BHP Group (NYSE: BHP), formerly BHP Billiton, is the world’s largest extractive company. Its very large, very successful global footprint includes interests in petroleum, coal (both metallurgical and energy), nickel, copper, iron ore, and uranium.
It does business in the very epicenter of the industry that is going to be the most affected by climate change and, at a $160 billion market cap paying a dividend that yields 7%, and annual operating expenses in the tens of billions ($34.5 billion in 2021), it has considerable financial weight to throw around. As the economic landscape shifts, the way it chooses to throw that weight around is worth watching.
Map clipped from BHP 2021 annual report. Orange dots are active operations.
BHP does not try to minimize its role in carbon pollution, or sugar coat the effect a consistently warmer biosphere might have on its operations themselves or on the people who work in them. BHP is, after all, a mining company, and mining companies are full of engineers, and engineers are compulsive problem solvers.
The engineers at BHP have done the math, and know how much carbon the company’s operations contribute to global climate change down to the ton. They also do a much better job of calculating and reporting the (immediate) downstream emissions than many of their peers. Climate plans and goals take up a significant portion of BHP’s annual report, and are further laid out in a standalone climate strategy document. BHP is very frank about its role in global emissions and, while that may seem modern and noble, the truth is that it doesn’t have much of a choice.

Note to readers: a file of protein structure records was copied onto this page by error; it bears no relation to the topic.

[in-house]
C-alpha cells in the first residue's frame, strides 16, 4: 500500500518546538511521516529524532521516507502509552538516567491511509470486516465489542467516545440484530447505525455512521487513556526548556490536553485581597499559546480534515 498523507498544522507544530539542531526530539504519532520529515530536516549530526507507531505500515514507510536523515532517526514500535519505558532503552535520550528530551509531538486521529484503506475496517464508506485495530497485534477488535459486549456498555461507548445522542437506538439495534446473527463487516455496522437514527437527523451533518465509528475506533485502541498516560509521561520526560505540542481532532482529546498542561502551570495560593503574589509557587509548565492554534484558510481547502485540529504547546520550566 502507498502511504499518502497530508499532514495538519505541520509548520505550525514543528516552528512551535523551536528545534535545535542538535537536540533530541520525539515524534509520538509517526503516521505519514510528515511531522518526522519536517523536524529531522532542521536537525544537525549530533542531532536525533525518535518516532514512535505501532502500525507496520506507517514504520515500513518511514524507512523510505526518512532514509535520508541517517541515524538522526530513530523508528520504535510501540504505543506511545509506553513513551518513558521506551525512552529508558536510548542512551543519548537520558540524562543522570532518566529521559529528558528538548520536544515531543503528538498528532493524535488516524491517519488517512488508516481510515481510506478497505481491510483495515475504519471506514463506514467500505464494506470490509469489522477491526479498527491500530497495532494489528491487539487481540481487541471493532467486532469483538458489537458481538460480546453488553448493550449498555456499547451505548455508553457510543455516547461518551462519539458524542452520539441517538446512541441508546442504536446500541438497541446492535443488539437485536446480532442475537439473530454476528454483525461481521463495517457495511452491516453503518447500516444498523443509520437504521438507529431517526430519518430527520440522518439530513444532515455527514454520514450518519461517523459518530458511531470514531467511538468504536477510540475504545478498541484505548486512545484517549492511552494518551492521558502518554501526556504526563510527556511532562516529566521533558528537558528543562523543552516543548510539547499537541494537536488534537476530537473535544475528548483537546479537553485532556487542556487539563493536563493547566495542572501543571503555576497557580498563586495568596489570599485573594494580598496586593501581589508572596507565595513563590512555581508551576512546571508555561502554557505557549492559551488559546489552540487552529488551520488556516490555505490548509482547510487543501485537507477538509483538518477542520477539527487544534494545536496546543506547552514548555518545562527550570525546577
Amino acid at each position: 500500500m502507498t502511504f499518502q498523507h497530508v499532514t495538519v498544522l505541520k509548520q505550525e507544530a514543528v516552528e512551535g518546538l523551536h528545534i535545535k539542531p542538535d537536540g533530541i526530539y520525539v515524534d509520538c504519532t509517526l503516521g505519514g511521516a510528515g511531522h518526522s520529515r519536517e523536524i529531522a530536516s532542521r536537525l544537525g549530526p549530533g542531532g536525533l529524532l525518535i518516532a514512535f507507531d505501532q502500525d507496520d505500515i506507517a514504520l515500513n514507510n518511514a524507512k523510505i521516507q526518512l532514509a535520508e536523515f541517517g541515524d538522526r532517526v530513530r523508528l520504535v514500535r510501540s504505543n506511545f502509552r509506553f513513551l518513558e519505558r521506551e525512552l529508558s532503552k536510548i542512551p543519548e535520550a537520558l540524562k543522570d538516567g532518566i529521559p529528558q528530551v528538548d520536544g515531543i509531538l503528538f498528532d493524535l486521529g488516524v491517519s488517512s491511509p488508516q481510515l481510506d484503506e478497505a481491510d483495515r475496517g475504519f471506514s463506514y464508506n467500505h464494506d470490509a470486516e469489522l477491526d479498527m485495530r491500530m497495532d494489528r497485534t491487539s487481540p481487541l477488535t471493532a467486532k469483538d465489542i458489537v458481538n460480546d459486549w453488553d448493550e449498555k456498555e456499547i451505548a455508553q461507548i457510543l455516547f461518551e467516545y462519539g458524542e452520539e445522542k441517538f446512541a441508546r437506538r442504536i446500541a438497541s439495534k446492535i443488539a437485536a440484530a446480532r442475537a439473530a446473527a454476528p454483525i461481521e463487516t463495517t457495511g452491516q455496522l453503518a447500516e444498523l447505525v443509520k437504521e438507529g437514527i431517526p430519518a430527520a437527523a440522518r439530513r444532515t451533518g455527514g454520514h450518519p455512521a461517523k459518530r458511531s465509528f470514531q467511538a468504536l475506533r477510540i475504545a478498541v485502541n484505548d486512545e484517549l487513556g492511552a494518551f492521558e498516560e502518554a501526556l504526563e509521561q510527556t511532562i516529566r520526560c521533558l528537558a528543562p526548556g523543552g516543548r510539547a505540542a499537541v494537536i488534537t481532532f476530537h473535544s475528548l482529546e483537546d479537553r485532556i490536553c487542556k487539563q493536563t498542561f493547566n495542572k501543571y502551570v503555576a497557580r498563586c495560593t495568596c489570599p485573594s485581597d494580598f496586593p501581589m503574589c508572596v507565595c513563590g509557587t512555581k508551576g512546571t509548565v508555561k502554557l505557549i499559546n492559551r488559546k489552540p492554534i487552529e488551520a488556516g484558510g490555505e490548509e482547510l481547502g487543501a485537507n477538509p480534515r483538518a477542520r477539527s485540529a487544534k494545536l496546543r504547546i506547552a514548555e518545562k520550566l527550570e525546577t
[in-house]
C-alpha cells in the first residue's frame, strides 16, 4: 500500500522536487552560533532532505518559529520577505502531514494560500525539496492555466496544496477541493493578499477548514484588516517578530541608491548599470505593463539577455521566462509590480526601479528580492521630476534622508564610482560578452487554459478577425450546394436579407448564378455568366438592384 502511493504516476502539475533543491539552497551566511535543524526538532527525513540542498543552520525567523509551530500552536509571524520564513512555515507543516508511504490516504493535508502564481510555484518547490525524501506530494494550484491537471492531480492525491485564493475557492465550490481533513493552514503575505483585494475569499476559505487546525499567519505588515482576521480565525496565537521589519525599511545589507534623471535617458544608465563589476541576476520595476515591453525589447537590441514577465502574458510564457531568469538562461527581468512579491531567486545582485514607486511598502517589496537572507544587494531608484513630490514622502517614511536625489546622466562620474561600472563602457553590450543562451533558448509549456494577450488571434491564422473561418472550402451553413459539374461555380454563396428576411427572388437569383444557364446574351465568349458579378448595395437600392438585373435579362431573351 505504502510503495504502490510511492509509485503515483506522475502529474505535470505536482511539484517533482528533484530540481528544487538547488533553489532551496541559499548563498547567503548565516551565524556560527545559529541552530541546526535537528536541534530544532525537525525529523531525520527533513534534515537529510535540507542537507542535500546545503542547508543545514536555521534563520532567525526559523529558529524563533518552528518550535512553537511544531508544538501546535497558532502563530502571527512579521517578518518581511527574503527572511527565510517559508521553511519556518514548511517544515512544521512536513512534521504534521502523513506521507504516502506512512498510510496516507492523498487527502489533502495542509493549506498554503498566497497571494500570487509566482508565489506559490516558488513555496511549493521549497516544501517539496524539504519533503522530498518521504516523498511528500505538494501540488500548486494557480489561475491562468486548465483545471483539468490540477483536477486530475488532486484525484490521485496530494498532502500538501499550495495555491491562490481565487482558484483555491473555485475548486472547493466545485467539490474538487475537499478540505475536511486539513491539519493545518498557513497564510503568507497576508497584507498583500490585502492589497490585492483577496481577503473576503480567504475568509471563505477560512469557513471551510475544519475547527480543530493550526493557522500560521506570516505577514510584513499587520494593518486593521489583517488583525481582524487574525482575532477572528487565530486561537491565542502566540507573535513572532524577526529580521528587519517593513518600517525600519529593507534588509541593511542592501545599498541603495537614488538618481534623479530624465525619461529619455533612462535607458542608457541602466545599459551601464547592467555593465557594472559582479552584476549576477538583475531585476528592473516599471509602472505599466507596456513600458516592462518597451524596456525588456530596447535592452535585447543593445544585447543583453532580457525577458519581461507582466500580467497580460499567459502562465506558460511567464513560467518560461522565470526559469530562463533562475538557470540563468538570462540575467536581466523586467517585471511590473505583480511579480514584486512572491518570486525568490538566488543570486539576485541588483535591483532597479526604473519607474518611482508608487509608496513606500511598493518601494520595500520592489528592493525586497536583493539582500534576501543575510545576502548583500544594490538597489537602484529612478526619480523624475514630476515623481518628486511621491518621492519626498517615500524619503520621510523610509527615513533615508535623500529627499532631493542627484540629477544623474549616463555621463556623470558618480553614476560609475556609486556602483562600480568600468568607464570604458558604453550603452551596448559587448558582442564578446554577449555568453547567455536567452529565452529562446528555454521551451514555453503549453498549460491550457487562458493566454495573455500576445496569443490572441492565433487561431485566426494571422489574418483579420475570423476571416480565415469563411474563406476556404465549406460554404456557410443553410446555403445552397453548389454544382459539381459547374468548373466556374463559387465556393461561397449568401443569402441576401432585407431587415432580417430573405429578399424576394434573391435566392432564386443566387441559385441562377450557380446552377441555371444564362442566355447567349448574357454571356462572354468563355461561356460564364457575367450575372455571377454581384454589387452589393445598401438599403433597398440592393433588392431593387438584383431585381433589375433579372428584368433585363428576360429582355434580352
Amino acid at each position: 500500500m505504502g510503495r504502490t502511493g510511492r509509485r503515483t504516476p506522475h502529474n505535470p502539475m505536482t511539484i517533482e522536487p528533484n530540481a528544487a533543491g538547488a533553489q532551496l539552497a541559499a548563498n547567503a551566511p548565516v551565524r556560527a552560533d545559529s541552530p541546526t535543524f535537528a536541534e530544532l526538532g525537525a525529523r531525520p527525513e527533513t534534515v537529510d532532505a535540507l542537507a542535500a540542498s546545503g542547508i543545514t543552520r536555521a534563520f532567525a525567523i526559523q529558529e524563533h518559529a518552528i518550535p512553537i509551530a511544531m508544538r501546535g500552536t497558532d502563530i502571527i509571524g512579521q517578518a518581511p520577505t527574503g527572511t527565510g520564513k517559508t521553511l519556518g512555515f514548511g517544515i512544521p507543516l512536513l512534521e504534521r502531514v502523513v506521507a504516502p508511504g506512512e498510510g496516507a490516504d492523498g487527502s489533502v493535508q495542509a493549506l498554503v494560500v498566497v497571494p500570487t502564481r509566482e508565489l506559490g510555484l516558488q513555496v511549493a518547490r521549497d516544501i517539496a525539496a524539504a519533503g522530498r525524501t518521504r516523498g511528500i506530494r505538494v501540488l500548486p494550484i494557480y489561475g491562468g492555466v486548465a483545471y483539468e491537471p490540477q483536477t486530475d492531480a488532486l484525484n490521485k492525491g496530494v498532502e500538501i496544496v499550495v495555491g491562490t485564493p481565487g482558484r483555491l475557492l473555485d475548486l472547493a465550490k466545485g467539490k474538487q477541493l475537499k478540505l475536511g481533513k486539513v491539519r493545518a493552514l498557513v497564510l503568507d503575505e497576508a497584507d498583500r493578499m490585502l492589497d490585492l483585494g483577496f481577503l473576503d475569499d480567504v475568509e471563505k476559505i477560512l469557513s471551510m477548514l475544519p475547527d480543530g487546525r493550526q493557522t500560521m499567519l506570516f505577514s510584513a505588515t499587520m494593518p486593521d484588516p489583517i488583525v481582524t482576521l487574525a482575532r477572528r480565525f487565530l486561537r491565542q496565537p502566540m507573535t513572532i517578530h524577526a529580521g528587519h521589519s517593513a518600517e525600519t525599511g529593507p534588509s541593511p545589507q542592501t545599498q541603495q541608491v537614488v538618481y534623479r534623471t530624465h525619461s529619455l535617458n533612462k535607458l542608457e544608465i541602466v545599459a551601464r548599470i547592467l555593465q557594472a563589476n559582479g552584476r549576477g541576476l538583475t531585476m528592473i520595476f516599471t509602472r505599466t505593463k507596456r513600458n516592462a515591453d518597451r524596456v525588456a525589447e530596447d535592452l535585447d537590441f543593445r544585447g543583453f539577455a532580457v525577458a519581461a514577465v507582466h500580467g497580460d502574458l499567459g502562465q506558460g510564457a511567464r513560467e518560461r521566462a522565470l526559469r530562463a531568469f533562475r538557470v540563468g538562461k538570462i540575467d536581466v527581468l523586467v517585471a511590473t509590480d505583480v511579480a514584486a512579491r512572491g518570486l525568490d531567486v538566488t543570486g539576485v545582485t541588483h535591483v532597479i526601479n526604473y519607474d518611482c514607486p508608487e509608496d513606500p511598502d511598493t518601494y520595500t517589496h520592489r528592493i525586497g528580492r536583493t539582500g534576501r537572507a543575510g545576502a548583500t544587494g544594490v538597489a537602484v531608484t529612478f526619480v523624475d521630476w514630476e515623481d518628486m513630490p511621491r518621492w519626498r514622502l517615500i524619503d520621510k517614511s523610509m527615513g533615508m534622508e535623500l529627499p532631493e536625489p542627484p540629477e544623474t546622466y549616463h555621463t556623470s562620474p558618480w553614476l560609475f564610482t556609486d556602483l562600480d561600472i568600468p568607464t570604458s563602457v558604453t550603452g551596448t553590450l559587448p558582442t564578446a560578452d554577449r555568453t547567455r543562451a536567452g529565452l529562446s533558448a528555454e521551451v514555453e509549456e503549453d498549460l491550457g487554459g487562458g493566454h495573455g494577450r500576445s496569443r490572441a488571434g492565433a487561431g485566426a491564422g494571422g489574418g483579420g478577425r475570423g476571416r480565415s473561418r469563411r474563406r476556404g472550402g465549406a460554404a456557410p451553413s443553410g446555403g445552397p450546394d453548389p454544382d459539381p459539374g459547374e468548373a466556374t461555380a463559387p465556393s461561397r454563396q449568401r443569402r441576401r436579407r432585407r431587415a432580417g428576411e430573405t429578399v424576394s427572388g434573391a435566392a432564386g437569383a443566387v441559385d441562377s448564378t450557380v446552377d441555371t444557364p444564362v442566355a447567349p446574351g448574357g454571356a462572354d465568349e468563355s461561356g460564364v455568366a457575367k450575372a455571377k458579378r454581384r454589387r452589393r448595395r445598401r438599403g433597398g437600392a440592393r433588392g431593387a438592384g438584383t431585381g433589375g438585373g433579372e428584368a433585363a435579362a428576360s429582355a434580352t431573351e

Forward planning is in BHP’s corporate DNA. It’s nearly 140 years old with a diversified, relevant portfolio of very profitable assets that keep it consistently on top of its industry, and it didn’t get that way by just digging a hole as soon as it hit paydirt, then figuring out what to do next when the grade got too low. Every ton a mining company ships is one less that’s in the ground, so a company interested in its future is necessarily investing in or developing new reserves and diversifying into a product mix that is going to be sellable in the years ahead of it. BHP is on top of its present and future climate footprint, because it’s on top of the materials mix that the rest of the industrial world is going to need in the coming decades as it works to reduce emissions and adjust to a warmer earth with more people in it.
That’s how it earns. And that’s why it’s investing heavily in Canadian potash.
Meet George Jansen: Potash is BHP’s Future